Ontario Health Care is continuously under scrutiny for how the close to $50 Billion is spent providing for sick Ontarians.  It is more apparent that preventative care and health education is needed to allow the money budgeted go to those that provide the care to the sick.  A very quiet change took place in OHIP funding at the start of the year, with the news that the annual check up with your family doctor is no longer going to be free.  It was so quiet that the Ontario Government chose NOT advertise the huge change in the same manner that we see countless TV ads for all day kindergarten to parents or commercials to students reminding them to apply for their Student tuition refund.  Nope, no ads on what the the biggest change in how we stay healthy.  Many may have seen this coming as more restrictions are placed on visits to a GP.  One visit per ‘health concern’, no more having quality time with your doctor to talk about a few heath issues, the 30 minute appointment as we know it maybe history.

Doctors are very busy and in demand, yet many Ontarians do not have a family GP.  There is a movement in the health care community to get to a preventative care system and not one of reactive health care.  With the removal of annual physical exams as a ‘free service’ of OHIP, preventative care takes a hit.  What makes this harder to take is that it was sneaked through by the Ontario Government, leaving many with a state of shock when faced with paying for something that is an important part of our health care system.

While I have not been able to locate what someone, between the ages of 18 and 64, would pay for the annual check up, if requested, current OHIP billing could suggest that clients could be billed the $77 that Doctors billed OHIP prior to the changes that took place January 1st.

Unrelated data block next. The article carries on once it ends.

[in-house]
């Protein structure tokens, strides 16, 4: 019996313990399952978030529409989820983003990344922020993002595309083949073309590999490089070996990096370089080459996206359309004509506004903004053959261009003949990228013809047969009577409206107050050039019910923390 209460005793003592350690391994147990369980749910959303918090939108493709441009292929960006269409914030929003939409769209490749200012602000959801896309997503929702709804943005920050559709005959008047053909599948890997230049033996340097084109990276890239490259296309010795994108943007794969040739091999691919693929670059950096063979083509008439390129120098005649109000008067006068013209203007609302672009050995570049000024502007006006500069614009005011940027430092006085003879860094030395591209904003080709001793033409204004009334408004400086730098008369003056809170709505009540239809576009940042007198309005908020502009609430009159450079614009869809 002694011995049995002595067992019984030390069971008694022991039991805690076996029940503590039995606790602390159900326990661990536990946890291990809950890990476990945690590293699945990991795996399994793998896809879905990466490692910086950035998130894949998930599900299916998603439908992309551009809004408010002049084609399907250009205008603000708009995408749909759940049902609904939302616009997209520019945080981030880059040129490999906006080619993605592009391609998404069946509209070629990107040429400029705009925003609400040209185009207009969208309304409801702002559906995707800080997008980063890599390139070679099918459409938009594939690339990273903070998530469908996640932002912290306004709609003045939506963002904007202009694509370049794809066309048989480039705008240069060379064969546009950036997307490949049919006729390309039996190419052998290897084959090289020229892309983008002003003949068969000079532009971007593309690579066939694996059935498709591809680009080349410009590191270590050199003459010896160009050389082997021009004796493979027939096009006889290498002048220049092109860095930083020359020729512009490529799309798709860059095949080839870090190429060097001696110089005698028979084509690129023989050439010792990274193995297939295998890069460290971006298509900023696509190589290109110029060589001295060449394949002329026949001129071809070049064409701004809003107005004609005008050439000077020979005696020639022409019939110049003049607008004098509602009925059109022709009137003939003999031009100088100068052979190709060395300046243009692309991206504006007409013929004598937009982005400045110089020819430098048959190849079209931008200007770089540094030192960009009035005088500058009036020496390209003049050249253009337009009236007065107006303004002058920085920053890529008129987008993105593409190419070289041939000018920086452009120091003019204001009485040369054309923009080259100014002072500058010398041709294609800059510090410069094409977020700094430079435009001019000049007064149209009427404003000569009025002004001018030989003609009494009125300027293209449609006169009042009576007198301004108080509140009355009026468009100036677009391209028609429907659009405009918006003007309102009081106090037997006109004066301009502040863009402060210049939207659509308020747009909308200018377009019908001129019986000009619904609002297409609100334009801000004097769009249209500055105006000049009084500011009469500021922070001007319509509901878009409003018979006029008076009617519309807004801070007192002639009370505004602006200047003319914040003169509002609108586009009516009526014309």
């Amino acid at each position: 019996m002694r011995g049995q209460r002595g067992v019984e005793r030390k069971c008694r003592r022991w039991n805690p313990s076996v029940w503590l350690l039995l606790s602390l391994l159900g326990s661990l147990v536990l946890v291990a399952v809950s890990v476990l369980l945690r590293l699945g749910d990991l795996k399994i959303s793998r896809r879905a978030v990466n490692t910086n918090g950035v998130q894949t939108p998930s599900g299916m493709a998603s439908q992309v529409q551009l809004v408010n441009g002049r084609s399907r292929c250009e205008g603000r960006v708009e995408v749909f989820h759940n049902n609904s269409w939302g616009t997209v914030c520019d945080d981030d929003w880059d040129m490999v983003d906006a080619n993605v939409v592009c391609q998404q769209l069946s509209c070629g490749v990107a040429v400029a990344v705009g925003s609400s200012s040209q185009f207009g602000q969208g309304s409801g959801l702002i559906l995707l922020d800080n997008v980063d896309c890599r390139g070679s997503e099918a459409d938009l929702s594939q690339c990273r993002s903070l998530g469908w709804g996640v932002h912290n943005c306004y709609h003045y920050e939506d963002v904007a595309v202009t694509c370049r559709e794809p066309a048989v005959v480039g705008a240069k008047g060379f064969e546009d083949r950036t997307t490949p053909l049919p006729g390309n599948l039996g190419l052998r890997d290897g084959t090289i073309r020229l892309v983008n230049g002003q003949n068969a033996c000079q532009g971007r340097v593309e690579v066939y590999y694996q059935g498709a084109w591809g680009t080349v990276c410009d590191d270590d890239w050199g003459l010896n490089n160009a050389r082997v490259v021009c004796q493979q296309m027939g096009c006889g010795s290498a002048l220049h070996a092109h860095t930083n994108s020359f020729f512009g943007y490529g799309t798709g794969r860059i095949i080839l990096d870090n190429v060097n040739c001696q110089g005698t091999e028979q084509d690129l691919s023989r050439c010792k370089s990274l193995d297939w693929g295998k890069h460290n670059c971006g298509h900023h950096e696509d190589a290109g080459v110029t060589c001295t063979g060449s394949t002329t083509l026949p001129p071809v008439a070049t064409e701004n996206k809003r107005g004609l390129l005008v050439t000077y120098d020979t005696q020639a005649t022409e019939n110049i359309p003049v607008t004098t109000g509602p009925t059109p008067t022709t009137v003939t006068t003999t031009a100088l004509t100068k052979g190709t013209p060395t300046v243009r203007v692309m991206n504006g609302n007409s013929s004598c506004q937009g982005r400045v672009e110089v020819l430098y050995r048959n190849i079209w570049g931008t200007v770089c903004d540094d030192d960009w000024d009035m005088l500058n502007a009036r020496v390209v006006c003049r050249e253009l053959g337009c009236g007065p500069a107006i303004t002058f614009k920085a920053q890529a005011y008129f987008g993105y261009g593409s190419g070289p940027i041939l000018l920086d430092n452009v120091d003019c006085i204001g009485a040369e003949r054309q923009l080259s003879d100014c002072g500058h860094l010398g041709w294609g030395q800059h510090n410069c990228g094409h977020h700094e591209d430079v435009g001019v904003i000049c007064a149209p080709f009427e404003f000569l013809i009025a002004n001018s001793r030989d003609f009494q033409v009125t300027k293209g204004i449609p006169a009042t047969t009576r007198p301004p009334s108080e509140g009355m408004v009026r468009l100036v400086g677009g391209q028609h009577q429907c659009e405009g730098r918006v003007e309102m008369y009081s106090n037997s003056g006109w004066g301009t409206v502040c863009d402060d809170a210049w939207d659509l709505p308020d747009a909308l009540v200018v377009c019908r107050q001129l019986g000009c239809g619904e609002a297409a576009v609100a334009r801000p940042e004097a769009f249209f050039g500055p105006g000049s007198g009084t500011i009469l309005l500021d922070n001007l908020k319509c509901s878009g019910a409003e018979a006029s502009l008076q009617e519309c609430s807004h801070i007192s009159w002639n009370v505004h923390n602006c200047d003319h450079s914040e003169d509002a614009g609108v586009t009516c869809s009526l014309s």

Changes are required with our current health care system, Ontario must become patient centred not a bureaucratic system,  to one where hospitals will get funding for all procedures and Doctors, Nurses and everyone associated with Ontario Health system can feel they are empowered to treat the person.   The PC Party of Ontario has outlined Patient Centred Care and a route for a Healthier Ontario with new approaches that ensure all Ontarians receive care but we also plan for future care with knowledge, techniques and newer and better medication.

A healthier Ontario involves preventative care, not just reactive care.  Reduced tiers of medical administration allows money to go to patient centred care and to hospitals and health hubs to provide the care that suit their patients.  People of Ontario will benefit with greater funding to expanded home care, ‘closer to home’ community care and services that educate proper use of ER services for those that need it in an emergency, not hours after arriving in the ER.

For our dedicated Health Care providers to do the work they do, Ontario needs a government that will support and promote health care, not health scare.

I can be found Twitter @robertdekker, on Facebook at http://tiny.cc/n5l97 and at www.robertdekker.ca.  Please follow me and send me your thoughts on this and other posts to rob@robertdekker.ca.

2 thoughts on “OHIP to No-HIP

  1. Judith

    We were thinking the US might be getting closer to Canada in its treatment of healthcare, but we seem to be getting closer to the US! Well, I’m now going to make sure my tri-annual check-up includes all the tests available.

  2. dannydeh3

    I am supportive of the province no longer providing annual check-ups, as there is the constant risk of false positives and false negatives, and those in the age category of 18-64 have greater capacity of personal responsibility with respect to overall health.


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